Making the Police Accountable For Property Damage

DENVER --  --  By Tammy Vigil

A Denver woman whose condo was damaged by Denver SWAT more than a year ago was the force of change for the independent police monitor.
70-year-old Marcia Murphy says police used her home to launch tear gas at an adjacent unit in the Woodside Condominiums at 8555 Fairmont. They broke a $500 window and a doorknob.
When she called the city to find out where to send the bill, she was told the government wouldn't pay because it operates under immunity--meaning it can't be sued or forced to pay damages.

She called up the Denver's police monitor, Richard Rosenthal, who agreed with her it wasn't fair, and would try to work something out.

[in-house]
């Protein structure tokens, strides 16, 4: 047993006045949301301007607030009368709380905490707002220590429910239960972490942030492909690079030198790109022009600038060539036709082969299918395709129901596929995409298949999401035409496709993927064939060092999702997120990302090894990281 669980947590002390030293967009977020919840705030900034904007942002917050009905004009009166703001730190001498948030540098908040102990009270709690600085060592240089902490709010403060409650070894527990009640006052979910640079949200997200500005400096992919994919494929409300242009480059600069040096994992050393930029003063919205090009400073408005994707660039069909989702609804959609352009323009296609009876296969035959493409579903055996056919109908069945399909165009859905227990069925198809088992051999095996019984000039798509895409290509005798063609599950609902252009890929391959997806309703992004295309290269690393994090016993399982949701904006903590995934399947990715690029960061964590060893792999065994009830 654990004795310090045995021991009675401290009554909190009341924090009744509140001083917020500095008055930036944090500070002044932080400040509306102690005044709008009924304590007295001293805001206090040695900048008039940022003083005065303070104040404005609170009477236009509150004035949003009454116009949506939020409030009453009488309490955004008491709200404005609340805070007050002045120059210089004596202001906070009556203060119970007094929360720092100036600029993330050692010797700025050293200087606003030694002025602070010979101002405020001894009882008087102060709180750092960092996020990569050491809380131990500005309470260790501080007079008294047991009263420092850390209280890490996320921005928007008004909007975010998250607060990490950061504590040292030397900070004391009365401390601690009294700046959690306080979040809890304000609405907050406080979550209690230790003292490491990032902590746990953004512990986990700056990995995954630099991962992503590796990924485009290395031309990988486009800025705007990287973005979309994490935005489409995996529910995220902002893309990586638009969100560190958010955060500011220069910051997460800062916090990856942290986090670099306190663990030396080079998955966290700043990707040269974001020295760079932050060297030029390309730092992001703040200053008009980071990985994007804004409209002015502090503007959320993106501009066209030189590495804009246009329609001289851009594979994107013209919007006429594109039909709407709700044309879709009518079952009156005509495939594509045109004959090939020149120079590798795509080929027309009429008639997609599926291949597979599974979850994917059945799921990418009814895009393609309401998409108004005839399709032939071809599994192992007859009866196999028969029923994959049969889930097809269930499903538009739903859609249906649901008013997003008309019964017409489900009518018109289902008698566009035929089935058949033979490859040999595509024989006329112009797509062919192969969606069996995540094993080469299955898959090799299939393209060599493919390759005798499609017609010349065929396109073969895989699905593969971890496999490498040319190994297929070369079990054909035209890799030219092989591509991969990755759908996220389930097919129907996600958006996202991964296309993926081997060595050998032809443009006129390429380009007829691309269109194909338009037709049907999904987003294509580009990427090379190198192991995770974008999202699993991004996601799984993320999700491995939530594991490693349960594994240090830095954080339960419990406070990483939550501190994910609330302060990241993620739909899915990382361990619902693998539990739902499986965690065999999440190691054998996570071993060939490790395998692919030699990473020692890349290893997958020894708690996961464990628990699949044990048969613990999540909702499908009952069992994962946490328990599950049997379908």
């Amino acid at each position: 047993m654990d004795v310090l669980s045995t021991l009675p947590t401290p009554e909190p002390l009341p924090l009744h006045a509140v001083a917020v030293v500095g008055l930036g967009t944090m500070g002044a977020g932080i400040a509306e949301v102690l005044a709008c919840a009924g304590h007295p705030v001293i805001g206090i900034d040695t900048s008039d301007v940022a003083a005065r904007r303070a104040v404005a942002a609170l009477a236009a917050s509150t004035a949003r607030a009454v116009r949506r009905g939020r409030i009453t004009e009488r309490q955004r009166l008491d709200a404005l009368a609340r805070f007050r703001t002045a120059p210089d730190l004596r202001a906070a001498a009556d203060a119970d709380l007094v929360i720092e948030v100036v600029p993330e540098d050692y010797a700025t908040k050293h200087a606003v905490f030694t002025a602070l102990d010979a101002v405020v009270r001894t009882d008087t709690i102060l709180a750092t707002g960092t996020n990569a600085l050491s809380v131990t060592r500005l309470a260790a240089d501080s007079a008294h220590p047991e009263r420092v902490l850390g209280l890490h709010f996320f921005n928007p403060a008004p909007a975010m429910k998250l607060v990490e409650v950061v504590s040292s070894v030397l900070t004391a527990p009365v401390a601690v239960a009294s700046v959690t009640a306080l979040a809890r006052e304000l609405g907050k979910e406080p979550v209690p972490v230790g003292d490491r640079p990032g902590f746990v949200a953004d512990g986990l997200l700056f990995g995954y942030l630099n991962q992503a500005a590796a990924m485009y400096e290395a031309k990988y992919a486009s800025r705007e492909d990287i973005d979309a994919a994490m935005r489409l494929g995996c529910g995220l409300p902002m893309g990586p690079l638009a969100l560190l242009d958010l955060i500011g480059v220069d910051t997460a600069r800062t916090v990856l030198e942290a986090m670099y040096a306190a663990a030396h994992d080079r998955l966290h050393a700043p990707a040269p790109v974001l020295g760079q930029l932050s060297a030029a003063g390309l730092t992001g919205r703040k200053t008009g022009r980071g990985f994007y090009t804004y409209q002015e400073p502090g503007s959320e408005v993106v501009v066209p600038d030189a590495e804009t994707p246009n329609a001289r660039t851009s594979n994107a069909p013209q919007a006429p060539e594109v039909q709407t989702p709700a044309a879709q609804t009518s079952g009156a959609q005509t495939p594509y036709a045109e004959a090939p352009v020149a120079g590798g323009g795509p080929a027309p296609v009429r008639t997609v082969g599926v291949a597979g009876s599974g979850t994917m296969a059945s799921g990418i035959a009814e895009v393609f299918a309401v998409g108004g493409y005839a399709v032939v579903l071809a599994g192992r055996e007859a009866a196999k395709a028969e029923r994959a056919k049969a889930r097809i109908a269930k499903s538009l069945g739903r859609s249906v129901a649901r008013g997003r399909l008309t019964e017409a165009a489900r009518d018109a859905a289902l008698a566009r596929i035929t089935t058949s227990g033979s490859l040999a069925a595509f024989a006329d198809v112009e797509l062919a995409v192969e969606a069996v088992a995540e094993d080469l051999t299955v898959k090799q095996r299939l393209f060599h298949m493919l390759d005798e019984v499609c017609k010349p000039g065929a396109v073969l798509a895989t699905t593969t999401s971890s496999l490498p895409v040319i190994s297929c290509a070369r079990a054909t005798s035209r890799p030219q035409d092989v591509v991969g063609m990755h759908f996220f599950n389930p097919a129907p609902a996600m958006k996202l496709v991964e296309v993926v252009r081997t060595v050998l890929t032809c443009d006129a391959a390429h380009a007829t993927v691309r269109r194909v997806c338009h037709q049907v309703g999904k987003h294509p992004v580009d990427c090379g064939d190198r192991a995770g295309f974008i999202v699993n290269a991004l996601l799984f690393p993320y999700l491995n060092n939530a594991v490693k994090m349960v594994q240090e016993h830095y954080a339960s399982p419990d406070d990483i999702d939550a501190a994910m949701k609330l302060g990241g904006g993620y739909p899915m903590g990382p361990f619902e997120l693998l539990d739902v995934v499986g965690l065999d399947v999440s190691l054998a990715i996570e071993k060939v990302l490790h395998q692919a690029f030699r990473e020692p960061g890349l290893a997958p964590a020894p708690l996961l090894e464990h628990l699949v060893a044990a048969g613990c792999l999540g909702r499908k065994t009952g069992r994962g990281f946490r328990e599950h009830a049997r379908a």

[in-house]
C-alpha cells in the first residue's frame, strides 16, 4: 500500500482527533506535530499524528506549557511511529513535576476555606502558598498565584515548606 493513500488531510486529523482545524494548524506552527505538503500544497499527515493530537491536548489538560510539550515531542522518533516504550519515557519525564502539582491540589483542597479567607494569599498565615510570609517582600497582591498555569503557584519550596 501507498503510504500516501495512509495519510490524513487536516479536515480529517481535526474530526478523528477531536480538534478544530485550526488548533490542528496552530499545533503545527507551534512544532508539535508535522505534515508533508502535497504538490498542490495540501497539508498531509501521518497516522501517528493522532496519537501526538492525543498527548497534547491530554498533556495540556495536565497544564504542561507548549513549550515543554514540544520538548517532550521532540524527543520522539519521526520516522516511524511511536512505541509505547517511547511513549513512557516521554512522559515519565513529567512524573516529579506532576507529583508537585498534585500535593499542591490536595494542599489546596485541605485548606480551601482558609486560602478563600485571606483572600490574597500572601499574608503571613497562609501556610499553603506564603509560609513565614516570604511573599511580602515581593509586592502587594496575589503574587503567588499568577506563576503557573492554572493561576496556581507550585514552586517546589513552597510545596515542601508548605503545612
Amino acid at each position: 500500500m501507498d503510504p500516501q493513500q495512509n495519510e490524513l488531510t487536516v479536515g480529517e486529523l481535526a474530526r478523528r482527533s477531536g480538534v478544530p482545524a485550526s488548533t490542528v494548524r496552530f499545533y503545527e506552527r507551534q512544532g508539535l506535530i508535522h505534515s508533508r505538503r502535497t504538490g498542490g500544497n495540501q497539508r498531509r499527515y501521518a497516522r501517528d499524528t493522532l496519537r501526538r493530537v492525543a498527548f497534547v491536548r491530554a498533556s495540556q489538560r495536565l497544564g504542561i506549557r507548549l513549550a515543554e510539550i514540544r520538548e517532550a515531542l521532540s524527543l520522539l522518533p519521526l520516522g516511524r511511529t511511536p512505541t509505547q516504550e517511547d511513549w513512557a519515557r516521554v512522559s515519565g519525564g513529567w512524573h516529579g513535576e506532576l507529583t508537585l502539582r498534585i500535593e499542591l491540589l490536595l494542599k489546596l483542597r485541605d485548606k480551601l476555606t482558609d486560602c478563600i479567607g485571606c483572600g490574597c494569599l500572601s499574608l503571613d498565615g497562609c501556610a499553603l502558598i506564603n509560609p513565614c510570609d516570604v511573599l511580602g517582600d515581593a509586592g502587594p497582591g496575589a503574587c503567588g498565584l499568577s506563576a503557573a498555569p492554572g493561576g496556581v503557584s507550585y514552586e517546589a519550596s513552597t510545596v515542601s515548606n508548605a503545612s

Rosenthal then convinced the Gay and Lesbian Fund for Colorado to donate the seed money to get the fund started.
Rosenthal says, "We don't want the public to suffer property damage. We don't want innocent people to be angry at police for damages they caused. We want to pay for damages, so they'll continue to have good relations with police and the city."
He says if the city didn't work something out, he felt it could disenfranchise the public from helping police. "The people being helped are deserving. And the officers are doing their job protecting our community. And sometimes there is collateral damage we'd like to fix," he says.

Murphy says it's the right thing to do. "Even if I hadn't been paid for it, I'm glad they did it. But that doesn't seem to be close to fair to me," she says. "If any person, any business had done that, they would have been liable and taken care of it. Why the police department and government is different, I don't know."

The fund has $5,000 right now. But Rosenthal hopes that amount will grow as the private sector donates to it.